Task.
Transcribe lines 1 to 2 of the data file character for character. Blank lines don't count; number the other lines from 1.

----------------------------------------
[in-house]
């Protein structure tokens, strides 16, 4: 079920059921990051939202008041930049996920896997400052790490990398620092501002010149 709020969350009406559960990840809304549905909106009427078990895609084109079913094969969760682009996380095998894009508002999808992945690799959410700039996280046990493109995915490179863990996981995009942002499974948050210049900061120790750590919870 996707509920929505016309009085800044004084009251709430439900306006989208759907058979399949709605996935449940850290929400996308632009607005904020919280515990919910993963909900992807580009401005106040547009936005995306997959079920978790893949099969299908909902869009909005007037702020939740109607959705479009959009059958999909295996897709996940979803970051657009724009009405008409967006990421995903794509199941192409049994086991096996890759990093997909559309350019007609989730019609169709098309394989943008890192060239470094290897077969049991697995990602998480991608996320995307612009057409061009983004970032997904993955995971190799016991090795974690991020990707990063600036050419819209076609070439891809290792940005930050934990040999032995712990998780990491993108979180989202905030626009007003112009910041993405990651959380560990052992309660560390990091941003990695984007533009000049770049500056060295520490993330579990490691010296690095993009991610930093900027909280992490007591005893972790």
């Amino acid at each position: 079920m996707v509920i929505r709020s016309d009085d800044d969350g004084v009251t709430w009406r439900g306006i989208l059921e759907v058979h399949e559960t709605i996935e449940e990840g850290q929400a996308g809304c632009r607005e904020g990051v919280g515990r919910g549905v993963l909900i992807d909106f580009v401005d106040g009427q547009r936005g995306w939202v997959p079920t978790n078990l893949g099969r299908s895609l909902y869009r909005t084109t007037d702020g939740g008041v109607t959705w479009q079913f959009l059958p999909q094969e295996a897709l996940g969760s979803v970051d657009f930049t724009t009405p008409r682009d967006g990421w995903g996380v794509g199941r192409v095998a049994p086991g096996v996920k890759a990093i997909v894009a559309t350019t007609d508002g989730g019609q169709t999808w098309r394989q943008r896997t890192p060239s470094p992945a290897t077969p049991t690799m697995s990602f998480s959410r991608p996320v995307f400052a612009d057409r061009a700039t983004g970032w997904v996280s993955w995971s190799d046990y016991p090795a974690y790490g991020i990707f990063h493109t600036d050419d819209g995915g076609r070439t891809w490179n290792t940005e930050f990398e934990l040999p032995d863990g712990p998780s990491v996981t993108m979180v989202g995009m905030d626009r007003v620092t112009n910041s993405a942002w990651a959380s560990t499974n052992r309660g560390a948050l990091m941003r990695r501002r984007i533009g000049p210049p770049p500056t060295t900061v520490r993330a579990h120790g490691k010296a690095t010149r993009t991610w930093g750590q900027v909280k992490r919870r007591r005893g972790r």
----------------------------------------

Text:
[in-house]
């Protein structure tokens, strides 16, 4: 079920059921990051939202008041930049996920896997400052790490990398620092501002010149 709020969350009406559960990840809304549905909106009427078990895609084109079913094969969760682009996380095998894009508002999808992945690799959410700039996280046990493109995915490179863990996981995009942002499974948050210049900061120790750590919870 996707509920929505016309009085800044004084009251709430439900306006989208759907058979399949709605996935449940850290929400996308632009607005904020919280515990919910993963909900992807580009401005106040547009936005995306997959079920978790893949099969299908909902869009909005007037702020939740109607959705479009959009059958999909295996897709996940979803970051657009724009009405008409967006990421995903794509199941192409049994086991096996890759990093997909559309350019007609989730019609169709098309394989943008890192060239470094290897077969049991697995990602998480991608996320995307612009057409061009983004970032997904993955995971190799016991090795974690991020990707990063600036050419819209076609070439891809290792940005930050934990040999032995712990998780990491993108979180989202905030626009007003112009910041993405990651959380560990052992309660560390990091941003990695984007533009000049770049500056060295520490993330579990490691010296690095993009991610930093900027909280992490007591005893972790």